Last year we invested in the team at Synthesized, out to reimagine how companies share and access big data in a way that’s faster and safer than ever before. We sat down with Co-founder and CEO, Nicolai Baldin, to get an update on how the team and product have developed since we first invested and why ‘big data’ doesn’t need to be daunting.

Team Synthesized who combined have over 30 years first-hand experience working on ML products

Nicolai, explain to me what Synthesized is?

Synthesized aims to redefine the future of data assets.  

For data to be useful, it needs to be shared, whether within a company between departments or with partners. Companies currently waste time, money and resources on suboptimal solutions to make it shareable in a privacy-compliant manner, or often do nothing with the data to avoid privacy and compliance issues. At Synthesized, we help partners solve this problem by using advanced machine learning and information security techniques: instead of sharing original data, we enable companies to work with compliant synthetic datasets mimicking the structure of the original data without disclosing any information about individual data points.

For the last two years, we’ve been developing our core product to address the problem for sensitive personal data and are currently helping our partners in product adoption.

What led you to create the business?

I have been working in machine learning and statistics for the last 8 years, and have collaborated with leading financial institutions in the US and the NHS in the UK. I was actually working on deep learning in early 2011 building recurrent neural networks with CPUs and Newton’s method before GPUs and stochastic gradient descent became the thing!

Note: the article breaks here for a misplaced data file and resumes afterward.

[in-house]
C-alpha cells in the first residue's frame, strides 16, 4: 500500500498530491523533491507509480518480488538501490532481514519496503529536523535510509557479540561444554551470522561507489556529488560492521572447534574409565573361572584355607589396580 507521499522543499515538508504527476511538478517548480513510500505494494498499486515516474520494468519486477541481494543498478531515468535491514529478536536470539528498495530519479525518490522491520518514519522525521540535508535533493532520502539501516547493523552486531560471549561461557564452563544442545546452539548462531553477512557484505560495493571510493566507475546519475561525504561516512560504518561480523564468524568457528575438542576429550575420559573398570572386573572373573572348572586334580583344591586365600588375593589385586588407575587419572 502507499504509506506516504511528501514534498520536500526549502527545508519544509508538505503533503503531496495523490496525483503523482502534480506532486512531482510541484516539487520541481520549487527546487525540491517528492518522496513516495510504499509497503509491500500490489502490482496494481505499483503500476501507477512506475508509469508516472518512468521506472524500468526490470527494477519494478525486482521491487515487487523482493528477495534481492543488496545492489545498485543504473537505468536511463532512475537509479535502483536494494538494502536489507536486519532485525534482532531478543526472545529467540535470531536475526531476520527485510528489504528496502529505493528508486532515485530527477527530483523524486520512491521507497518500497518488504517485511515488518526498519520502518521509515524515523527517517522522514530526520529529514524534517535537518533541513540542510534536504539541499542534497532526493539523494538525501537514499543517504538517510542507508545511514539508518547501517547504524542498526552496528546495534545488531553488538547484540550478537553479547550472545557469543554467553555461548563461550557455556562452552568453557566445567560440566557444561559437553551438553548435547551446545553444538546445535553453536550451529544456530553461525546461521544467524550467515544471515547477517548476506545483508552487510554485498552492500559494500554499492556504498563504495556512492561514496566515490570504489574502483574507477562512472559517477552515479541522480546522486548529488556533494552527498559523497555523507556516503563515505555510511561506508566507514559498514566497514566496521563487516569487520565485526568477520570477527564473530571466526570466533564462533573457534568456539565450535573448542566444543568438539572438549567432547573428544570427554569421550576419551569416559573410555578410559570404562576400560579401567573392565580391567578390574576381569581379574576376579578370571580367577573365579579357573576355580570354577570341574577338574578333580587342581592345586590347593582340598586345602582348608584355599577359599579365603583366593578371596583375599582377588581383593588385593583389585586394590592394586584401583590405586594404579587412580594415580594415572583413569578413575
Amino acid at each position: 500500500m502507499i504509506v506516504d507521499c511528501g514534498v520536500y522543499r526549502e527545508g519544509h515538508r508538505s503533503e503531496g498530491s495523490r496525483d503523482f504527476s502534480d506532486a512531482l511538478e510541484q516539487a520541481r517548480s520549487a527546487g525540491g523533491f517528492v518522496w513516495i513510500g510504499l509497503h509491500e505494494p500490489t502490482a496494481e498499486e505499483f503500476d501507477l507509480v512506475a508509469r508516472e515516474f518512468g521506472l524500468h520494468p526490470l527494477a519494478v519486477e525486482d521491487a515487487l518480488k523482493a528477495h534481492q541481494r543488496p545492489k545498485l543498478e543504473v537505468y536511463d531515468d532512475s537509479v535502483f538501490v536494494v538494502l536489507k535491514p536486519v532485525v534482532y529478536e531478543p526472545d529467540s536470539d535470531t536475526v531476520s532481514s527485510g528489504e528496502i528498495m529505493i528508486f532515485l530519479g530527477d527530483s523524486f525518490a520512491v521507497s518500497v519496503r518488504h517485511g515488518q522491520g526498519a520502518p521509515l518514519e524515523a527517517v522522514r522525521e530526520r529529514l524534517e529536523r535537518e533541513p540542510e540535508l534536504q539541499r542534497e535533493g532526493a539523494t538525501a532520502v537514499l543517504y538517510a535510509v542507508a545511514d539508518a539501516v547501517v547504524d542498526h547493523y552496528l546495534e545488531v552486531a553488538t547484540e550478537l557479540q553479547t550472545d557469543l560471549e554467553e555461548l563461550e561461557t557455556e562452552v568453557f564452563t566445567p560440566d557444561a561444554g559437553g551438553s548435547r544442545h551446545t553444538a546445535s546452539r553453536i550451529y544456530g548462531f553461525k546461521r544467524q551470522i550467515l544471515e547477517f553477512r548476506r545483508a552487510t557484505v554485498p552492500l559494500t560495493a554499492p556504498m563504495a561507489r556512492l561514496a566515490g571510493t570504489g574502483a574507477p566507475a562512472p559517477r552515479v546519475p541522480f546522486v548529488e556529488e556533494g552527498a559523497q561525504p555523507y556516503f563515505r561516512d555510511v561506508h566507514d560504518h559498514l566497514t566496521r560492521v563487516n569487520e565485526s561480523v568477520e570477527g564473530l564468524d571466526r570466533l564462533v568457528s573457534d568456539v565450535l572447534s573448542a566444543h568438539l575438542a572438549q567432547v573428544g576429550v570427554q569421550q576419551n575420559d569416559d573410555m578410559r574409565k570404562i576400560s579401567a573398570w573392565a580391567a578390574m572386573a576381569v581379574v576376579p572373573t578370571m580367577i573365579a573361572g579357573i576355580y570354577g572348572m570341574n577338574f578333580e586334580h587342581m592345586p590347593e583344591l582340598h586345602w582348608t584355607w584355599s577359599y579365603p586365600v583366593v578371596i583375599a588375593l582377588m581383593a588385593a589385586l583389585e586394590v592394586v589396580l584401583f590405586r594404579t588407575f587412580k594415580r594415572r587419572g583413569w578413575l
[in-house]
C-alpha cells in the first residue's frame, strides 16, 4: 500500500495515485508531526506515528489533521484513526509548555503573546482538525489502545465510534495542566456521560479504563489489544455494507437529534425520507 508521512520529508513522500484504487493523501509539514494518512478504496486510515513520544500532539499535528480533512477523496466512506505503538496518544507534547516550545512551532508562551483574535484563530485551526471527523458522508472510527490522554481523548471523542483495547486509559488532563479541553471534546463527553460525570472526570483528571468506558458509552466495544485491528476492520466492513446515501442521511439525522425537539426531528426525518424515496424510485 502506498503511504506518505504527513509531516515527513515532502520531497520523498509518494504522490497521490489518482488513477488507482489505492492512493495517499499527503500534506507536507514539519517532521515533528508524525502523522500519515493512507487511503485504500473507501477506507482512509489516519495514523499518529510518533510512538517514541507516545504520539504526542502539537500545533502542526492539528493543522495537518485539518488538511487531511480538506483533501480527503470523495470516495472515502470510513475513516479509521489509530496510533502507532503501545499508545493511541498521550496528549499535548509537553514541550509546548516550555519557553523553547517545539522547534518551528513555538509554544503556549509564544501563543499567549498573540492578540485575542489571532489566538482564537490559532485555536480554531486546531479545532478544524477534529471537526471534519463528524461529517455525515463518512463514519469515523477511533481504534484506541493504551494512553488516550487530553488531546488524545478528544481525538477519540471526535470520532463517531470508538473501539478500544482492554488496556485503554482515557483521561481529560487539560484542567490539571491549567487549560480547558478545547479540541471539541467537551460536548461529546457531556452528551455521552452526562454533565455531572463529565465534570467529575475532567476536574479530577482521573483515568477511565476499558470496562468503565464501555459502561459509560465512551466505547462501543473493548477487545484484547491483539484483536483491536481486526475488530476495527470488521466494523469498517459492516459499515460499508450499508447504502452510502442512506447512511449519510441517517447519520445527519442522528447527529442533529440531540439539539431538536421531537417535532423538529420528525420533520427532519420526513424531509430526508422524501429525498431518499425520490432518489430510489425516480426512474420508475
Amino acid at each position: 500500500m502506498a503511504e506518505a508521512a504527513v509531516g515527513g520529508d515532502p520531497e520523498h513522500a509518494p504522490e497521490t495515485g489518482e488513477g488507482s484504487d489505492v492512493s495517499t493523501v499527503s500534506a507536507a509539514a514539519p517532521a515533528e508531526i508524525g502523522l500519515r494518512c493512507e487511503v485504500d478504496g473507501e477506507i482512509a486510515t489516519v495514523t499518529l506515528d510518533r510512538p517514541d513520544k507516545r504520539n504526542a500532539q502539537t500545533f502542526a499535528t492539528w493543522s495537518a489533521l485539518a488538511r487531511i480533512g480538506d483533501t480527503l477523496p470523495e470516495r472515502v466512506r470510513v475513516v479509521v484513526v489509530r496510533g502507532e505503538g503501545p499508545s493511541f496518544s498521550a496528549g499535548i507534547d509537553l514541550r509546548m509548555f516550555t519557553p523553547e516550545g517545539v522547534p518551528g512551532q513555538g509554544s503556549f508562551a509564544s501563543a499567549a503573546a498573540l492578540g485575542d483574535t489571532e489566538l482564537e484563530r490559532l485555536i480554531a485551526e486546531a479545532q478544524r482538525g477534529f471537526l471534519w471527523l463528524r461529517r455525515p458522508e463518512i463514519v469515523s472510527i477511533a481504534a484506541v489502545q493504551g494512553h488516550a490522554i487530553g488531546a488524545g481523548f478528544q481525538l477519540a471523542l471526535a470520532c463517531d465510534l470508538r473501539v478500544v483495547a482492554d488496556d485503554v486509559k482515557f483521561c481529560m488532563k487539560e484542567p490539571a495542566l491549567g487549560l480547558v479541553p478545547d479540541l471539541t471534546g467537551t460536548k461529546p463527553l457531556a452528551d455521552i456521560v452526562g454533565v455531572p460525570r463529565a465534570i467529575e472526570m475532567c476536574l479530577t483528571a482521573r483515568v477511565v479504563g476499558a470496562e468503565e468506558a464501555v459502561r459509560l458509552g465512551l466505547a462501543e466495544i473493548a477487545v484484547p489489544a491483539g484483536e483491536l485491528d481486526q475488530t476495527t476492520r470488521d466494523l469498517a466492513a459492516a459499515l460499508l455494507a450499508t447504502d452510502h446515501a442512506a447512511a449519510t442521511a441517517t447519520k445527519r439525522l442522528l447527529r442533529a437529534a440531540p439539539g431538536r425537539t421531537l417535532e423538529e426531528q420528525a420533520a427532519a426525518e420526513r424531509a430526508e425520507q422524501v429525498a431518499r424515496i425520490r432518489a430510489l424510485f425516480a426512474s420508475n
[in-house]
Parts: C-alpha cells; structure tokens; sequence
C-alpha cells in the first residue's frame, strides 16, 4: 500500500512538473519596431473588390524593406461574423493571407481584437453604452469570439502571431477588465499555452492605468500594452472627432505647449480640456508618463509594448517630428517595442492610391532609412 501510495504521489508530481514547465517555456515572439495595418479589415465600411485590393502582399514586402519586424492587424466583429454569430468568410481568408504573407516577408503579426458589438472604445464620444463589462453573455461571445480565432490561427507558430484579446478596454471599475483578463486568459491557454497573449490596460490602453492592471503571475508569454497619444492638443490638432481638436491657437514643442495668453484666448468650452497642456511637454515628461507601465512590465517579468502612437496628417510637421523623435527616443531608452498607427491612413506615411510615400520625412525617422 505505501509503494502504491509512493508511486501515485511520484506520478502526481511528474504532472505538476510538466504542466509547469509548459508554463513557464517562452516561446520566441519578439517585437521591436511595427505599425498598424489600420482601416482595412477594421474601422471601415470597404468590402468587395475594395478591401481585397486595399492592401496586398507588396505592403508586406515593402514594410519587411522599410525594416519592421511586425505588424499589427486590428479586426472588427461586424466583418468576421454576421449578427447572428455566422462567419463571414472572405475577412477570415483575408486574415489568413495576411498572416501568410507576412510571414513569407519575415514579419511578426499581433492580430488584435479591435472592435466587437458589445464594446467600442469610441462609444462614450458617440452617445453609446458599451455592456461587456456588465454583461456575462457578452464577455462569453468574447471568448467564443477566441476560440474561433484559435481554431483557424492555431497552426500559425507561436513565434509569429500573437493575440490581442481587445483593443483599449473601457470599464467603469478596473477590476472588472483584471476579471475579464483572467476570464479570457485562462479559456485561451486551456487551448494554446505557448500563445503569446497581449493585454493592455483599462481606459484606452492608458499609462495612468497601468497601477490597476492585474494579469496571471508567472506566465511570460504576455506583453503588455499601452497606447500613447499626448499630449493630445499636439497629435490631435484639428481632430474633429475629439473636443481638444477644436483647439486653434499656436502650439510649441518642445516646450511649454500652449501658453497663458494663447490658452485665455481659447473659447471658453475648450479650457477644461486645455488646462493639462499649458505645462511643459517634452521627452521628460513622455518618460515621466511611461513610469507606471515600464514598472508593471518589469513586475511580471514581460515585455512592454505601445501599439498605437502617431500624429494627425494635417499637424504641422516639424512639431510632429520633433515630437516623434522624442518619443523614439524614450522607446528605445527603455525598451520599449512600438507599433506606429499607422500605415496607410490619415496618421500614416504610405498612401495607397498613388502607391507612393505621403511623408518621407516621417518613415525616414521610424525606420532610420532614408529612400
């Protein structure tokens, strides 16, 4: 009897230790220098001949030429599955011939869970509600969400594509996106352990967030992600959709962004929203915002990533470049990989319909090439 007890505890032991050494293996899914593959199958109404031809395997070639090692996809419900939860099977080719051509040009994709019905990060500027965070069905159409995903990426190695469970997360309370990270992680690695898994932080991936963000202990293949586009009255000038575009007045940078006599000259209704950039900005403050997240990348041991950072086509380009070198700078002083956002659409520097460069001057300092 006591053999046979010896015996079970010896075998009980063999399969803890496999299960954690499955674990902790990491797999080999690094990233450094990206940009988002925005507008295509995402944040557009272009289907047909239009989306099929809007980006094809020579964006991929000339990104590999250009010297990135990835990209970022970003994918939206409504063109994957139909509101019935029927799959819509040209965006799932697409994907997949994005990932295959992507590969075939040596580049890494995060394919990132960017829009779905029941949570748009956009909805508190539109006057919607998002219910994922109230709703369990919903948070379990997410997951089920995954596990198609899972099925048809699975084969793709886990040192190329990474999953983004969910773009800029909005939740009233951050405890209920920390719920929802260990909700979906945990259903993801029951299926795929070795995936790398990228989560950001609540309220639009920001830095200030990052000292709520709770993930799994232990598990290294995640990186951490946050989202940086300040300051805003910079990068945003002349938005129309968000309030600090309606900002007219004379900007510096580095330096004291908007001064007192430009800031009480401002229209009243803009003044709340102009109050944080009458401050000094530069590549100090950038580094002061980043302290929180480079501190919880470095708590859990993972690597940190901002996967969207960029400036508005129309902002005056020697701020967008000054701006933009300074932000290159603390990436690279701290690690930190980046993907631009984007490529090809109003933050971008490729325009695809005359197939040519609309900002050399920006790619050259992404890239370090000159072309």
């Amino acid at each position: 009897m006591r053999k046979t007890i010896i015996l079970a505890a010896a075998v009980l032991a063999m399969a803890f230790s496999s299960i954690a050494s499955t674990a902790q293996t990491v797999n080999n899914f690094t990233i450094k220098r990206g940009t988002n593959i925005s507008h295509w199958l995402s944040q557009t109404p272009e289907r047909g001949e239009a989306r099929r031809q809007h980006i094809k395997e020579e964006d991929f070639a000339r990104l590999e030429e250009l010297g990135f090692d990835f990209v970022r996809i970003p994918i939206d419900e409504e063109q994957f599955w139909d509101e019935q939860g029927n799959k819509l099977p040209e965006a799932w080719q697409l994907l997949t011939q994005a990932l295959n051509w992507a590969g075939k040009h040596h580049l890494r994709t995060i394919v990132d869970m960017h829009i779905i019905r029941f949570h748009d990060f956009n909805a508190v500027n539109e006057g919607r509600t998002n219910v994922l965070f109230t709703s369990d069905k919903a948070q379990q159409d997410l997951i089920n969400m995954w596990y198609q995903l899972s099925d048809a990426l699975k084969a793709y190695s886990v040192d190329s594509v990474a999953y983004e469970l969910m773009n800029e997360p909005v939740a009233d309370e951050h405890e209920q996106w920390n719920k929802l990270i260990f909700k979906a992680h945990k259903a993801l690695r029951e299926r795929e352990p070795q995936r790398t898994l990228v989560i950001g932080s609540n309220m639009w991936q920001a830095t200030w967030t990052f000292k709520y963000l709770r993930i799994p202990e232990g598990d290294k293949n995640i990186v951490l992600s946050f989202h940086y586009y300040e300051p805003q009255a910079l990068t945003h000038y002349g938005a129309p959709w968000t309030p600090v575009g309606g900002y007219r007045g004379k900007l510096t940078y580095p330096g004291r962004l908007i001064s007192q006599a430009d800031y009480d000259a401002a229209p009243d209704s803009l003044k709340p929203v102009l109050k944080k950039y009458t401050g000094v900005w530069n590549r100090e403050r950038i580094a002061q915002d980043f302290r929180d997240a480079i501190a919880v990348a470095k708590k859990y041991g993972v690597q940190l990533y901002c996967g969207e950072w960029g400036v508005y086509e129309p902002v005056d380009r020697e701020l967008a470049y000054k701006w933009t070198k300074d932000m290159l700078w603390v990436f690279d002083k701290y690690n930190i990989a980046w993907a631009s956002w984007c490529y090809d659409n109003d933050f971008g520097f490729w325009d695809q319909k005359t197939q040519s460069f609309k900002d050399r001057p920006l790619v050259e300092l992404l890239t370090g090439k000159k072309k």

As I worked on some of the most advanced areas in ML, I became frustrated by the difficulty of obtaining quality test data due to compliance barriers and realised how massive the gap is between what the scientific community has developed and what it actually delivered to the world, mostly because of lack of infrastructure and communication with data. That’s how the idea for Synthesized was born around 2016.

Can you explain the underlying tech in more detail?

The underlying tech behind the main product is a high-dimensional machine learning engine that generates synthetic data sets by learning and reinforcing the structure of information found in original data. Based on recent advances in modern machine learning, our software is able to move beyond surface statistics to capture and reproduce the complex multi-dimensional patterns underlying realistic data sets. Unlike anonymization and encryption techniques, this approach enables our partners to share better quality information in a format useful for machine learning and analytics, without disclosing any information about individual data points.

Who is in the team?